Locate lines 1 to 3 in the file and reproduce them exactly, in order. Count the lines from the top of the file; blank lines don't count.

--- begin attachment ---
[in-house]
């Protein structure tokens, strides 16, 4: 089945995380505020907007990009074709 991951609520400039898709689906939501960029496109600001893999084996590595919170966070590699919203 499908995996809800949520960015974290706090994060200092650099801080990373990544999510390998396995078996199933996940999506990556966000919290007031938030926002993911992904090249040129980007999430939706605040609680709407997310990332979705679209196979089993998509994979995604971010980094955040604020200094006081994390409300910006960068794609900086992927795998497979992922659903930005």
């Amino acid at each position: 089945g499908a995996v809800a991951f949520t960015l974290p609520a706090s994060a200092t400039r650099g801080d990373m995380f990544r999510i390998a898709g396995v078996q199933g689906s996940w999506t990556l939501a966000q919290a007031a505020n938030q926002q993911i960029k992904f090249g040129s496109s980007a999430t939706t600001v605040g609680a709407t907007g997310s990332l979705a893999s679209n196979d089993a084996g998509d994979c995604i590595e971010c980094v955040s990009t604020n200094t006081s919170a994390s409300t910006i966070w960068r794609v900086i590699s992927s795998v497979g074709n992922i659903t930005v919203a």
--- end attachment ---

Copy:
[in-house]
């Protein structure tokens, strides 16, 4: 089945995380505020907007990009074709 991951609520400039898709689906939501960029496109600001893999084996590595919170966070590699919203 499908995996809800949520960015974290706090994060200092650099801080990373990544999510390998396995078996199933996940999506990556966000919290007031938030926002993911992904090249040129980007999430939706605040609680709407997310990332979705679209196979089993998509994979995604971010980094955040604020200094006081994390409300910006960068794609900086992927795998497979992922659903930005």
């Amino acid at each position: 089945g499908a995996v809800a991951f949520t960015l974290p609520a706090s994060a200092t400039r650099g801080d990373m995380f990544r999510i390998a898709g396995v078996q199933g689906s996940w999506t990556l939501a966000q919290a007031a505020n938030q926002q993911i960029k992904f090249g040129s496109s980007a999430t939706t600001v605040g609680a709407t907007g997310s990332l979705a893999s679209n196979d089993a084996g998509d994979c995604i590595e971010c980094v955040s990009t604020n200094t006081s919170a994390s409300t910006i966070w960068r794609v900086i590699s992927s795998v497979g074709n992922i659903t930005v919203a």